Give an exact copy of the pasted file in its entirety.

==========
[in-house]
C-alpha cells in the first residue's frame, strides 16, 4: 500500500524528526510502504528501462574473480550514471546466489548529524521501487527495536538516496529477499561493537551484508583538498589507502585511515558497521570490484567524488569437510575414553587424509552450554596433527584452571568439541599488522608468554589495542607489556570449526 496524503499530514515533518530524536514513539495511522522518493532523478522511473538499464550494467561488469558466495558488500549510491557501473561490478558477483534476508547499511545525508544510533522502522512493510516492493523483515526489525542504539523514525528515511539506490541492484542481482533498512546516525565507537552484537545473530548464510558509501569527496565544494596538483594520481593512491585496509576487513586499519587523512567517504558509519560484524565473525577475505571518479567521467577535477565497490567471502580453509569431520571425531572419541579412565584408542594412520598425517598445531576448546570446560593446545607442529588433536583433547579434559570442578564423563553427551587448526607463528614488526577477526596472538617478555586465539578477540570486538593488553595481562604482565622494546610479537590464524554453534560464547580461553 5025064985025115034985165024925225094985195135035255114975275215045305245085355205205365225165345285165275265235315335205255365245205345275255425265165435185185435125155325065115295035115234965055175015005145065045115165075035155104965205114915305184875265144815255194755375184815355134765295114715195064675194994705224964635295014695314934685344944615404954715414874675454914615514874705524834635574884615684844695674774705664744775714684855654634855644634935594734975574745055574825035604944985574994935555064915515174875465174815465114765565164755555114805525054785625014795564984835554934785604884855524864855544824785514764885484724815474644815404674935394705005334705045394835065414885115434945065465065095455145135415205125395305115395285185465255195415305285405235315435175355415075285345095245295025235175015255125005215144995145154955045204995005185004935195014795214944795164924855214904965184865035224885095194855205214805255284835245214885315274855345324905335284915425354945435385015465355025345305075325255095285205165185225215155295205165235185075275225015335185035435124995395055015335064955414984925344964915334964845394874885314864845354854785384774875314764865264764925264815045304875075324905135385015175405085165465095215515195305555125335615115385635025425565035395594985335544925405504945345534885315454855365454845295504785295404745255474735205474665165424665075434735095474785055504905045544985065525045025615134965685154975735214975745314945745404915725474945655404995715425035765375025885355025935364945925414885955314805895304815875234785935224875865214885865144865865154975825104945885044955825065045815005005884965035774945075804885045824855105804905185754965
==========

[in-house]
C-alpha cells in the first residue's frame, strides 16, 4: 500500500524528526510502504528501462574473480550514471546466489548529524521501487527495536538516496529477499561493537551484508583538498589507502585511515558497521570490484567524488569437510575414553587424509552450554596433527584452571568439541599488522608468554589495542607489556570449526 496524503499530514515533518530524536514513539495511522522518493532523478522511473538499464550494467561488469558466495558488500549510491557501473561490478558477483534476508547499511545525508544510533522502522512493510516492493523483515526489525542504539523514525528515511539506490541492484542481482533498512546516525565507537552484537545473530548464510558509501569527496565544494596538483594520481593512491585496509576487513586499519587523512567517504558509519560484524565473525577475505571518479567521467577535477565497490567471502580453509569431520571425531572419541579412565584408542594412520598425517598445531576448546570446560593446545607442529588433536583433547579434559570442578564423563553427551587448526607463528614488526577477526596472538617478555586465539578477540570486538593488553595481562604482565622494546610479537590464524554453534560464547580461553 5025064985025115034985165024925225094985195135035255114975275215045305245085355205205365225165345285165275265235315335205255365245205345275255425265165435185185435125155325065115295035115234965055175015005145065045115165075035155104965205114915305184875265144815255194755375184815355134765295114715195064675194994705224964635295014695314934685344944615404954715414874675454914615514874705524834635574884615684844695674774705664744775714684855654634855644634935594734975574745055574825035604944985574994935555064915515174875465174815465114765565164755555114805525054785625014795564984835554934785604884855524864855544824785514764885484724815474644815404674935394705005334705045394835065414885115434945065465065095455145135415205125395305115395285185465255195415305285405235315435175355415075285345095245295025235175015255125005215144995145154955045204995005185004935195014795214944795164924855214904965184865035224885095194855205214805255284835245214885315274855345324905335284915425354945435385015465355025345305075325255095285205165185225215155295205165235185075275225015335185035435124995395055015335064955414984925344964915334964845394874885314864845354854785384774875314764865264764925264815045304875075324905135385015175405085165465095215515195305555125335615115385635025425565035395594985335544925405504945345534885315454855365454845295504785295404745255474735205474665165424665075434735095474785055504905045544985065525045025615134965685154975735214975745314945745404915725474945655404995715425035765375025885355025935364945925414885955314805895304815875234785935224875865214885865144865865154975825104945885044955825065045815005005884965035774945075804885045824855105804905185754965